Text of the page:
Meet Maggie Faris, Winner of Stand Out: The National Queer Comedy Search

MaggieBy Kris McDermott

Don’t know the name Maggie Faris? Well, you should. She’s the winner of multiple comedy competitions—most recently, she was the winner of Stand Out: The National Queer Comedy Search in September 2013. She appeared two years in a row on NBC’s Last Comic Standing, and won both the Silver Nail award and Funniest Clip of the Year at the Aspen Comedy Festival. Curve magazine named Maggie Faris one of the Funniest Lesbians in America.

On January 28th, Maggie is headlining Queer Comedy at Zanies (which has been named as one of’s 9 LGBT Friendly Comedy Shows You Should Be Supporting, by the way). I sat down and asked her about how she got started, being branded as a queer comic and what she’s working on right now.

Kris McDermott: How’d you get started in comedy?

Maggie Faris: My sister was a waitress at the Acme Comedy Club in Minneapolis and I always thought, “I could do that!” Then I finally got the nerve up to try an open mic, and I died a horrible death. I cried all night long and it took me many months to try again. The second time I tried, I got a couple of laughs and I was hooked. My first open mic was in 1999, so I’ve been doing this on and off for 14 years now.

KM: You’ve gotten a lot of exposure being branded as a queer comic—most recently, via the Advocate contest. How’d you enter that contest?

MF: It was pretty simple: someone sent me a link to enter it and so I did. I never expected to win it. I was surprised I made the finals as it was partially a voting situation and I don’t have a very big fan base of people to mobilize and vote for me. The best part about it was meeting all the people involved in the finals. I had so much fun that night and met some funny and wonderful people: it was a really stiff competition and there were so many talented comics involved.

Plus, winning was pretty sweet.

KM: Did you ever consciously say to yourself, “I will/will not talk about my sexuality”?

MF: I never told myself that I will or will not talk about my sexuality. I tend to come out on stage every time I perform (sometimes quicker than others).I actually wrote some “gay” material just for The Advocate contest.

KM: Ha! Wait, you wrote gay material for the contest? What’s “gay material?”

MF:  I thought, for a gay contest, I should maybe present a little more gay material. So I wrote some a month or so before the contest and practiced it every time I was on stage until the contest. I talked a lot about how I don’t feel like a very good gay because I’m not political and I skipped the pride parade because there was a Brady Bunch marathon on. [I did a joke about] how I was scared you were gonna have to prove how gay you were to be in this contest so I was afraid I would have to go ten minutes in the closet with a stranger to prove my gayness.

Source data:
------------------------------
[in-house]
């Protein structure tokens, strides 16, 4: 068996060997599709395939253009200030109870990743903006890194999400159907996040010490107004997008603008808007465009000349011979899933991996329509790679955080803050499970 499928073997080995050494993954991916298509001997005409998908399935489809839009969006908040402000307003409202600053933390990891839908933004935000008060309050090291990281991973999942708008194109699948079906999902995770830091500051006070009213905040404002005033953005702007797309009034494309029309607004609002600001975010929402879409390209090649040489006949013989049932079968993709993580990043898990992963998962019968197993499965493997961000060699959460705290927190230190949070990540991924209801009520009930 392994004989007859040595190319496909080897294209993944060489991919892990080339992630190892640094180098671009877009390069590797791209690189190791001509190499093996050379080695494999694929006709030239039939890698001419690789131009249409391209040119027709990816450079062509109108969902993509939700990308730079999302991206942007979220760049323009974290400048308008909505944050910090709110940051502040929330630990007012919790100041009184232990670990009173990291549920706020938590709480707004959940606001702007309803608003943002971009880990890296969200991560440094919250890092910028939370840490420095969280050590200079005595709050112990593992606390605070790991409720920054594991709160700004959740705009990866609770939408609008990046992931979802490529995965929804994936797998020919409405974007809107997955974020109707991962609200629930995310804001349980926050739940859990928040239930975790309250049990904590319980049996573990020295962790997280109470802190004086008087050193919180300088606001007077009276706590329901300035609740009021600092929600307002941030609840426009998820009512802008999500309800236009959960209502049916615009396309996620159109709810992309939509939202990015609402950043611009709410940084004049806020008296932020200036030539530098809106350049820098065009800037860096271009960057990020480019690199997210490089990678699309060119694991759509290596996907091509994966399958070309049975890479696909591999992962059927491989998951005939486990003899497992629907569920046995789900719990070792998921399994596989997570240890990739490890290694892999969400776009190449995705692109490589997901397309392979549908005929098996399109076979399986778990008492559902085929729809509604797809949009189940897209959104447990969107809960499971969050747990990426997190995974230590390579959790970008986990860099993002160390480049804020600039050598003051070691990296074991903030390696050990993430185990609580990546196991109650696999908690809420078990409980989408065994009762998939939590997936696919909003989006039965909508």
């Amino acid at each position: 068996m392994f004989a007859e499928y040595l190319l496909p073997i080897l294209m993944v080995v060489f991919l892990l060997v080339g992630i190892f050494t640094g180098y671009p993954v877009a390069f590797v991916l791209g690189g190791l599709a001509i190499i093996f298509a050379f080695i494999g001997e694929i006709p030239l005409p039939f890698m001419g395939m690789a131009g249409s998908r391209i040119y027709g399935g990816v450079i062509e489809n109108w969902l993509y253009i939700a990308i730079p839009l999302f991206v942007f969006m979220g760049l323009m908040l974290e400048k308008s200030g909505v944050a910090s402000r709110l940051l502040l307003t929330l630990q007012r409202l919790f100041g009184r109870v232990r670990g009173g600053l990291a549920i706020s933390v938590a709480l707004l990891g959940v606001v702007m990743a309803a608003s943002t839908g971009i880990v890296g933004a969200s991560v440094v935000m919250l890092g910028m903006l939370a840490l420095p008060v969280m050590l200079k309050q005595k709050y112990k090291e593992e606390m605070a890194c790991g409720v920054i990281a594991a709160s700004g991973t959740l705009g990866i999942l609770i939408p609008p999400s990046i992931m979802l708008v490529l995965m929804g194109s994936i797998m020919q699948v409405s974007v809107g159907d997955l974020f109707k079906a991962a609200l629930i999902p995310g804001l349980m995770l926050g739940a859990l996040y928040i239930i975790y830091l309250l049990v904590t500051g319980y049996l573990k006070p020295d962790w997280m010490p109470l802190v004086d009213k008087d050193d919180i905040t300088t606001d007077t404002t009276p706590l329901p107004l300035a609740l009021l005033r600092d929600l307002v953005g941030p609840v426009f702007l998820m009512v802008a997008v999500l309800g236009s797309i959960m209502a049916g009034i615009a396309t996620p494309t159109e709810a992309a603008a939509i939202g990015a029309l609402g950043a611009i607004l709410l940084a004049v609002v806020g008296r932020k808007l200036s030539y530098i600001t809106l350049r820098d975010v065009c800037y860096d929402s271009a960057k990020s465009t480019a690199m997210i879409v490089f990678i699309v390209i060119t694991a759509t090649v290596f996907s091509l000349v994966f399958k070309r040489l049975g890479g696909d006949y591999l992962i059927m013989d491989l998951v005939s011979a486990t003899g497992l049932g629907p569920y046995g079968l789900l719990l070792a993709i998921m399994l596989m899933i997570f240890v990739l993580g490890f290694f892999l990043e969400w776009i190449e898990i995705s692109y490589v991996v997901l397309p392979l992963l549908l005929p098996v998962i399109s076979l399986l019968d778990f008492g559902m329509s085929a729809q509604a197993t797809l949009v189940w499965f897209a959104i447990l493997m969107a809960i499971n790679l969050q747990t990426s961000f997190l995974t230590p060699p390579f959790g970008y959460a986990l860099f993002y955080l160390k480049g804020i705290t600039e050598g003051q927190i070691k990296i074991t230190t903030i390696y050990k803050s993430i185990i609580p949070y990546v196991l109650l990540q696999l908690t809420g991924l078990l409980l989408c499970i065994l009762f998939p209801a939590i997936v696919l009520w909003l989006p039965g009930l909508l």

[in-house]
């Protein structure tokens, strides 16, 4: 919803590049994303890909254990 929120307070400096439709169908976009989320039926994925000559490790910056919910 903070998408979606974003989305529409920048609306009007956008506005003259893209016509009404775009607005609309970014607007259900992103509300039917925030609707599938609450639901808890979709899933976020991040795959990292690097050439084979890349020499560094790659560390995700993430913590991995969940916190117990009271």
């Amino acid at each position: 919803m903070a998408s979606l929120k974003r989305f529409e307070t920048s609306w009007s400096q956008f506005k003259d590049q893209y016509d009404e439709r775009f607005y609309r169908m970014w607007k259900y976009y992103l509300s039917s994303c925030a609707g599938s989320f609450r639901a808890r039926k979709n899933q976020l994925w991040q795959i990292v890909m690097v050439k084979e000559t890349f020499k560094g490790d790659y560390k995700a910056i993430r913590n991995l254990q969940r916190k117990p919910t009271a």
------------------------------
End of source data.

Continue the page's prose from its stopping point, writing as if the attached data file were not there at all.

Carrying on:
KM: Obviously it did well, because you won. Sounds like you prefer that to be more organic—like, if you write queer material, so be it.

MF: I guess I like it to be more organic. I like to react to the situation, which is what makes a live show so fun. Anything can happen. I don’t really think of myself as a gay comic, but more as a comic who happens to be gay. I think I have a much broader audience than just the LGBTQ community but it’s been really nice connecting with that community and getting a bigger fan base. I LOVE the community and would love to perform more in the community, but my jokes are not geared to the community. I try to include as many different kind of people as I can in my comedy. (Especially since I mostly play to straight crowds).

KM: Do you fear being pigeonholed as a lesbian comic?

Maggie2MF: I don’t. People can label me whatever they want. It still doesn’t really affect what jokes I tell and what I find funny. I am a lesbian and I am a comedian. I really don’t care what order anyone else puts them in. I tell jokes. Some about me, some about who I am, but more about regular stuff that I find funny.

KM: What are your thoughts on ‘niche’ spaces in comedy, like queer nights or ladies’ nights or whatever? Pro/con, or more complicated?

MF: I think they serve a purpose. If that’s what it takes for a certain group of people to get out and see comedy then I’m all for it. If it’s going to help people get out of the house and become a fan of live comedy then I think it’s good. I don’t mind being included in any of those shows. As long as I can keep doing stand up and get paid doing it, I will do all different types of shows. If someone wants to put me on a “queer show” or a “lady show” and they are paying me, I will do it, because I’m bound to connect with people in my audience and gain fans.

Plus I am having fun and able to pay my bills, so it seems like a win/win/win situation. Truly I just want to be known as a good comedian. If you want to throw in the “woman” part, or the “queer” part, go right ahead.

KM: How do you hone your voice, comedically?